Implementation of the international covenant on economic, social and cultural rights

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Implementing Measures

  1. To operationalize these constitutional policies and statutory mandates, DOLE has set up a number of key programs. First is the Public Employment Service Office (PESO), a multi-service facility which offers employment referral services, both local and overseas, and employment enhancement or employability enhancement trainings. PESOs serve as referral and information centers for the various services and programs of government, provide the public with adequate information on employment and the labor market situation, network with other PESOs within the region and nationwide for job exchange purposes, and bring government services closer to the public through active participation of local government units. Support programs for the PESO include undertakings such as job fairs, livelihood and self-employment bazaars, national manpower registry, special programs for employment of students, work appreciation program and youth weekend brigades, and livelihood and household workers centers.

  1. The Special Program for Students (SPES) is a joint undertaking of the DOLE, DepEd and the Department of Finance (DOF). SPES aims to develop the intellectual capacities of children of poor families and help poor but deserving students pursue their education by encouraging their employment during summer and/or Christmas vacations and providing income to finance/augment/subsidize their studies.

  1. TULAY program (Tulong Alalay sa Taong May Kapansanan) is a special program for PWDs. (Reference may be made to pars. 103-104) TULAY is a program of the Bureau of Local Employment which aims to assist in the integration of PWDs into mainstream society by providing them access to training and employment opportunities both in the formal and informal sector.

  1. In 1999, the CSC adopted the Memorandum Circular on Equal Representation of Women and Men in Third Level Positions. The Circular provides for: (a) the nomination and appointment of both women and men to third level positions; (b) the maintenance of a pool of qualified women and men nominees for every vacant third level position in government; and (c) the encouragement of a 50-50 representation of either sex in third level positions, as may be deemed practicable.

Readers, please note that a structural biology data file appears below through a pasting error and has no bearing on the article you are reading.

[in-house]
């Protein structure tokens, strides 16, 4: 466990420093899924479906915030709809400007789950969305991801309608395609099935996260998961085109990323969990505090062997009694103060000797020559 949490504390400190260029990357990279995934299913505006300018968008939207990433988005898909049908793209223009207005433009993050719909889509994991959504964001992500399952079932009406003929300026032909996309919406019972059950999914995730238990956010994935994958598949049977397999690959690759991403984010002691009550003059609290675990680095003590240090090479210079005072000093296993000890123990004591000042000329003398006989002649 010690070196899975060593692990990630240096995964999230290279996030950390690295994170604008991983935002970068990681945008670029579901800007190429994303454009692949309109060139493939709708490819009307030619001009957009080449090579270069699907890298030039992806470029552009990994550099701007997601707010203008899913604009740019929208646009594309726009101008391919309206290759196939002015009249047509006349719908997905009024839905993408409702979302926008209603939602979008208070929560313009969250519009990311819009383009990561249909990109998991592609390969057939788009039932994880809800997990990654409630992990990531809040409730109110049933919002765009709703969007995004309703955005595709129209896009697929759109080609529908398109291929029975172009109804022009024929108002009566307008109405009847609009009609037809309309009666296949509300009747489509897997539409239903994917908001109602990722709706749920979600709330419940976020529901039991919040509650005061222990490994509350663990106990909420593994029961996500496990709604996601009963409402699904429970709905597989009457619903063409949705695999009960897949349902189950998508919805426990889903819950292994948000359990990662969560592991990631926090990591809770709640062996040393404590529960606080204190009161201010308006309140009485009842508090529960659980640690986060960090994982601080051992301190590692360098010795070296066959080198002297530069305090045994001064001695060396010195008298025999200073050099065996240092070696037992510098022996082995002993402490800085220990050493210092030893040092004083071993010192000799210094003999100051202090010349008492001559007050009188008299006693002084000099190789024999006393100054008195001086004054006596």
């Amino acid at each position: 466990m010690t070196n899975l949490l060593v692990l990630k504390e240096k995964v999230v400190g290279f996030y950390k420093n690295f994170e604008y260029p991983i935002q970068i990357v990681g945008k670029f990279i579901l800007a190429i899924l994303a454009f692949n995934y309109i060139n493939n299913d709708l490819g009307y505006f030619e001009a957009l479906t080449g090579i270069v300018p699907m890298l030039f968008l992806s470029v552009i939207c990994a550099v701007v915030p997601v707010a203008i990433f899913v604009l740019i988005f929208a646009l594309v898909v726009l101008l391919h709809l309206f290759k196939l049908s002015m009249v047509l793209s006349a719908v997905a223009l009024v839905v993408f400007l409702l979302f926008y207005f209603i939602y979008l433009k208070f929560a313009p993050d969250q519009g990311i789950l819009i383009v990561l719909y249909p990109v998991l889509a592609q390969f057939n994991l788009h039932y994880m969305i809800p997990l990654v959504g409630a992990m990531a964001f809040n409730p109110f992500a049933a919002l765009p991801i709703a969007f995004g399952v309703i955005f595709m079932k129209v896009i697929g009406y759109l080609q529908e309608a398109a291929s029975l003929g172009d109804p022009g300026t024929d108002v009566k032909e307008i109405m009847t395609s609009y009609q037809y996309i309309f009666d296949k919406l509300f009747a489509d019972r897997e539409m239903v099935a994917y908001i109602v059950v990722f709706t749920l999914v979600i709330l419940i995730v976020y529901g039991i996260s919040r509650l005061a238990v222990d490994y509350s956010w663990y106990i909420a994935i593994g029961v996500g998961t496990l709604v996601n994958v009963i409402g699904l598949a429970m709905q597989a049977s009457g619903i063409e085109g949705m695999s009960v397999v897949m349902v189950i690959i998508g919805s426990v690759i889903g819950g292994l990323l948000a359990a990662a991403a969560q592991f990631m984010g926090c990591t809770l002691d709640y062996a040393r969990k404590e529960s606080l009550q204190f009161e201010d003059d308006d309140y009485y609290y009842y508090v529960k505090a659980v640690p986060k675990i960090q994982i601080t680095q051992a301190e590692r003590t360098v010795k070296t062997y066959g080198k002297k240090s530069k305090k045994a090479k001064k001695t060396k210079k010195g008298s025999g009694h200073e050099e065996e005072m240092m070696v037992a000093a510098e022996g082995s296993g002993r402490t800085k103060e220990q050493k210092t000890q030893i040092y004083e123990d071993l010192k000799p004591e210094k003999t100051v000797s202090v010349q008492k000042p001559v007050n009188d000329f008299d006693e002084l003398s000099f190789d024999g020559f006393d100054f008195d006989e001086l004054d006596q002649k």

1. The 2004-2010 Medium-Term Philippine Development Plan (MTPDP) adopts a framework for supporting employment generation with the following elements : (a) Adopt the philosophy of free enterprise; (b) Focus on high-value jobs; (c) Microeconomic strategic measures; (d) Improve productivity; and (e) Attract investments. To complement the employment agenda, the government pursues programs meant to generate, preserve, enhance, and facilitate employment. Employment generation involves creating directly or indirectly, employment opportunities in the domestic labor market. Employment preservation entails harmonious worker-employer relationship and maintaining existing jobs with remunerative terms and conditions, to include industrial peace, shared decision making mechanisms and mutual trust and confidence. Employment enhancement involves improved competence, productivity, work values, work conditions/occupational safety and health, remuneration and welfare. Employment facilitation entails facilitating access to employment opportunities and alternatives, including overseas work.